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Jul 24, 2023


A fully secret trust arises where, on the face of the will, a gift appears to be absolute but, in fact, the testator has agreed with the recipient that the property will be held on trust. In a half-secret trust, the existence of the trust is disclosed in the will but not its nature.

Therefore, just as equity will sometimes waive the strict formalities that are required in order to create an inter vivos trust of real property, equity will also sometimes be prepared to waive the statutory formalities that are normally required in order for a valid testamentary trust (trust created by will) to take effect.

The insistence of equity that the statutes of wills (which preceded the Succession Act 1965), like the Statute of Frauds, should not be used as instruments of fraud, explains the recognition by the law of what are known as ‘secret trusts’. Since wills are published and any member of the public can inspect them in the Probate Office on payment of a small fee, it was inevitable that a testator in some instances would be concerned to avoid publicity, e.g., where he wished to provide for a lover or a child born outside marriage. Today, a secret trust may be used by a testator to avoid having to specify with precision at the time of making a will how he intends his property to be distributed. Secret trusts may also be created for other purposes. As noted above, there are two types:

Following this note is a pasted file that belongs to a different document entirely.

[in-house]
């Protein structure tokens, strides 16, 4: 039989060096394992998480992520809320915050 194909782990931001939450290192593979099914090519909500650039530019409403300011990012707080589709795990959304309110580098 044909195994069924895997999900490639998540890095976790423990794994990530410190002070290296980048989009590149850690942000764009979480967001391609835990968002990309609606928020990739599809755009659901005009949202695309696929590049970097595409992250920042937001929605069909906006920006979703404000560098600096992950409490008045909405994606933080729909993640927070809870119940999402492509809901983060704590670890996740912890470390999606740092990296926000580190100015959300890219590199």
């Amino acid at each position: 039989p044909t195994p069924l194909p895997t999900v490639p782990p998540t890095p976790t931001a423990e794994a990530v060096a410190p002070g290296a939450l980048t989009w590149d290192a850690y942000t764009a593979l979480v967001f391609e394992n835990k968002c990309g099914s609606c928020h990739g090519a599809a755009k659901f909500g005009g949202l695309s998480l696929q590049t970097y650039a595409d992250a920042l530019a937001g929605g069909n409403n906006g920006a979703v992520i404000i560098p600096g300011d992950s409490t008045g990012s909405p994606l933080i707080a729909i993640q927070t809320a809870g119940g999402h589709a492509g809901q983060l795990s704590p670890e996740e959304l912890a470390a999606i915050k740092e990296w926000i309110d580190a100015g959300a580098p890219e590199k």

1. Fully-Secret Trusts: Arise where a testator makes a gift of property to a named person in his will without expressly stating that the latter is to hold it on trust. He must inform the legatee of the trust during his lifetime (either before or after making the will) and the legatee must expressly or impliedly agree.
      • Example: A secret trust arises where a testator leaves property in a will to A. A takes the property beneficially on the face of the will; however, the deceased had communicated an intention to A during his life that A would hold the property on trust.
    2. Half Secret Trusts: Arise where it is clear from the will that the legatee is to hold the property on trust but neither the terms of the trust nor the identity of the beneficiaries are disclosed in the will. Historically, the reason for creating such trusts was to allow a testator make provision for somebody whom he did not wish his family to be aware of, e.g. a mistress.
      • Example: A half-secret trust arises where a testator leaves property in a will to A in a way that A appears on the face of the will to take the property as a trustee, but the will does not specify the terms of the trust
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